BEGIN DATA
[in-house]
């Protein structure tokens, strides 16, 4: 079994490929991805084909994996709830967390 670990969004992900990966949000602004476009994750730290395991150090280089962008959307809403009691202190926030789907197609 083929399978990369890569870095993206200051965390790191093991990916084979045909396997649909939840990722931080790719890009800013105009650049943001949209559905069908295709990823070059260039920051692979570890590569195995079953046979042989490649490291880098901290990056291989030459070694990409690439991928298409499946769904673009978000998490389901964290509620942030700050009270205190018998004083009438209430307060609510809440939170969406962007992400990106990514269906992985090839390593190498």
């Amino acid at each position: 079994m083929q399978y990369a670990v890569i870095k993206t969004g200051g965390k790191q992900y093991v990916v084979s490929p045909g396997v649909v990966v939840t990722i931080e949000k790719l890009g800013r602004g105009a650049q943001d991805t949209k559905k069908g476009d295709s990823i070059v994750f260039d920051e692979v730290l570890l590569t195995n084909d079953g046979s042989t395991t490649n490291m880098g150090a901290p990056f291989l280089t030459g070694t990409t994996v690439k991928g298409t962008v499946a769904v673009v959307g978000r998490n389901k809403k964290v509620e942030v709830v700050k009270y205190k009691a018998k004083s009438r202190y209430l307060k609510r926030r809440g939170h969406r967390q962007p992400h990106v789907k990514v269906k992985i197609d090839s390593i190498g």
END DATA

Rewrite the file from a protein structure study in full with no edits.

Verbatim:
[in-house]
């Protein structure tokens, strides 16, 4: 079994490929991805084909994996709830967390 670990969004992900990966949000602004476009994750730290395991150090280089962008959307809403009691202190926030789907197609 083929399978990369890569870095993206200051965390790191093991990916084979045909396997649909939840990722931080790719890009800013105009650049943001949209559905069908295709990823070059260039920051692979570890590569195995079953046979042989490649490291880098901290990056291989030459070694990409690439991928298409499946769904673009978000998490389901964290509620942030700050009270205190018998004083009438209430307060609510809440939170969406962007992400990106990514269906992985090839390593190498």
């Amino acid at each position: 079994m083929q399978y990369a670990v890569i870095k993206t969004g200051g965390k790191q992900y093991v990916v084979s490929p045909g396997v649909v990966v939840t990722i931080e949000k790719l890009g800013r602004g105009a650049q943001d991805t949209k559905k069908g476009d295709s990823i070059v994750f260039d920051e692979v730290l570890l590569t195995n084909d079953g046979s042989t395991t490649n490291m880098g150090a901290p990056f291989l280089t030459g070694t990409t994996v690439k991928g298409t962008v499946a769904v673009v959307g978000r998490n389901k809403k964290v509620e942030v709830v700050k009270y205190k009691a018998k004083s009438r202190y209430l307060k609510r926030r809440g939170h969406r967390q962007p992400h990106v789907k990514v269906k992985i197609d090839s390593i190498g």